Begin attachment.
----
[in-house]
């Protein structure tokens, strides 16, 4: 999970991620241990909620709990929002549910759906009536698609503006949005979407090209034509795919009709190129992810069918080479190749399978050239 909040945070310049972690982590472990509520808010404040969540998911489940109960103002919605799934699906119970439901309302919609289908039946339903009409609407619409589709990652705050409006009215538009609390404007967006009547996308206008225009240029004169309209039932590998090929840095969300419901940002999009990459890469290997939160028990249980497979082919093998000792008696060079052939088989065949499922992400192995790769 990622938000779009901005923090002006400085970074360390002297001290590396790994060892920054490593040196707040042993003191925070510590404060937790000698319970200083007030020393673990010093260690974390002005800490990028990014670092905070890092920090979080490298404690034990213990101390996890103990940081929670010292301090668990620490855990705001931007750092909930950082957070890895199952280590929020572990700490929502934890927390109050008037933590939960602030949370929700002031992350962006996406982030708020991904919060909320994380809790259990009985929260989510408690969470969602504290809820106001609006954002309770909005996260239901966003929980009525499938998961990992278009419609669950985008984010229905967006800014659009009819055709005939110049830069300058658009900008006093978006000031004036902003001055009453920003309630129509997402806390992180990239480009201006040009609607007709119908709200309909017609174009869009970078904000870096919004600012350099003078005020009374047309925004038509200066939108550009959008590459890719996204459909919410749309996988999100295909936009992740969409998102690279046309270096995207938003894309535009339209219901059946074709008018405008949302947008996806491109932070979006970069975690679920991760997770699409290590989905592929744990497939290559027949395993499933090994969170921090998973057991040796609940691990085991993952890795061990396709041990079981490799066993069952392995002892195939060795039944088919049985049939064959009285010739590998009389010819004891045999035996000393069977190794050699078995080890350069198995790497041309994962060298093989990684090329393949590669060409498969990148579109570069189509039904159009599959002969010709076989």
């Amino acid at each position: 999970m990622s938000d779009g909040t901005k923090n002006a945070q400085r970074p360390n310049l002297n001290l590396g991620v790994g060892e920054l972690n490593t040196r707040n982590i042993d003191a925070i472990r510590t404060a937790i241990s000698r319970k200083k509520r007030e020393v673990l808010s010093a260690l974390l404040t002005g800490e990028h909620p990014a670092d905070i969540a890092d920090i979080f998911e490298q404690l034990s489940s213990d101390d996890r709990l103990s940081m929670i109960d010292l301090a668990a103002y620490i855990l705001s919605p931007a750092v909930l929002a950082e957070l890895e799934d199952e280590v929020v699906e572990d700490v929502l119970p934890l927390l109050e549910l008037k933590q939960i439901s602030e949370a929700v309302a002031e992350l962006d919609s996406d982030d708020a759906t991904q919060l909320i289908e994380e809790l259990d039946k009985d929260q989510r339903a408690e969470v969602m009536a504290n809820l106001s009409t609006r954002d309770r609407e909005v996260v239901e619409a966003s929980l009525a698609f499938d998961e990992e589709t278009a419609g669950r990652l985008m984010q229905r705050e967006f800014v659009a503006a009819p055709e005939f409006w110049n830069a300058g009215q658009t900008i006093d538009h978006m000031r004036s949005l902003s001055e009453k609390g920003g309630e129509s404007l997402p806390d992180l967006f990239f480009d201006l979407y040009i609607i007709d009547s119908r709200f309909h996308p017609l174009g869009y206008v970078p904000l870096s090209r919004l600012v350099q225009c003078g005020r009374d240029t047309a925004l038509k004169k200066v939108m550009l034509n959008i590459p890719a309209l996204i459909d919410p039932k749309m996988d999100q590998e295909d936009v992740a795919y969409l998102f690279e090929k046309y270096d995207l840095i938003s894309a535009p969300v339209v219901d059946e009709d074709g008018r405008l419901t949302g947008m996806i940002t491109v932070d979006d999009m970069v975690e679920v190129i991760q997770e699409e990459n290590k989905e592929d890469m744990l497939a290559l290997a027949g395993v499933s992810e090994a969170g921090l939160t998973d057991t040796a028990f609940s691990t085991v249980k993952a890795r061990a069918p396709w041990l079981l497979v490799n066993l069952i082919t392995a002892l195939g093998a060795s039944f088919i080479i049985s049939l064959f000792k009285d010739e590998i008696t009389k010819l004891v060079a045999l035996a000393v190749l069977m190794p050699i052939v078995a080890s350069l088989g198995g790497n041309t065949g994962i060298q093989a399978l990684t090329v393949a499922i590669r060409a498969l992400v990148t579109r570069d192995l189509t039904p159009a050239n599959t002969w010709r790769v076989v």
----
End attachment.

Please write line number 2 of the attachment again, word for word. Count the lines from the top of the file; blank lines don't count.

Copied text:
């Protein structure tokens, strides 16, 4: 999970991620241990909620709990929002549910759906009536698609503006949005979407090209034509795919009709190129992810069918080479190749399978050239 909040945070310049972690982590472990509520808010404040969540998911489940109960103002919605799934699906119970439901309302919609289908039946339903009409609407619409589709990652705050409006009215538009609390404007967006009547996308206008225009240029004169309209039932590998090929840095969300419901940002999009990459890469290997939160028990249980497979082919093998000792008696060079052939088989065949499922992400192995790769 990622938000779009901005923090002006400085970074360390002297001290590396790994060892920054490593040196707040042993003191925070510590404060937790000698319970200083007030020393673990010093260690974390002005800490990028990014670092905070890092920090979080490298404690034990213990101390996890103990940081929670010292301090668990620490855990705001931007750092909930950082957070890895199952280590929020572990700490929502934890927390109050008037933590939960602030949370929700002031992350962006996406982030708020991904919060909320994380809790259990009985929260989510408690969470969602504290809820106001609006954002309770909005996260239901966003929980009525499938998961990992278009419609669950985008984010229905967006800014659009009819055709005939110049830069300058658009900008006093978006000031004036902003001055009453920003309630129509997402806390992180990239480009201006040009609607007709119908709200309909017609174009869009970078904000870096919004600012350099003078005020009374047309925004038509200066939108550009959008590459890719996204459909919410749309996988999100295909936009992740969409998102690279046309270096995207938003894309535009339209219901059946074709008018405008949302947008996806491109932070979006970069975690679920991760997770699409290590989905592929744990497939290559027949395993499933090994969170921090998973057991040796609940691990085991993952890795061990396709041990079981490799066993069952392995002892195939060795039944088919049985049939064959009285010739590998009389010819004891045999035996000393069977190794050699078995080890350069198995790497041309994962060298093989990684090329393949590669060409498969990148579109570069189509039904159009599959002969010709076989």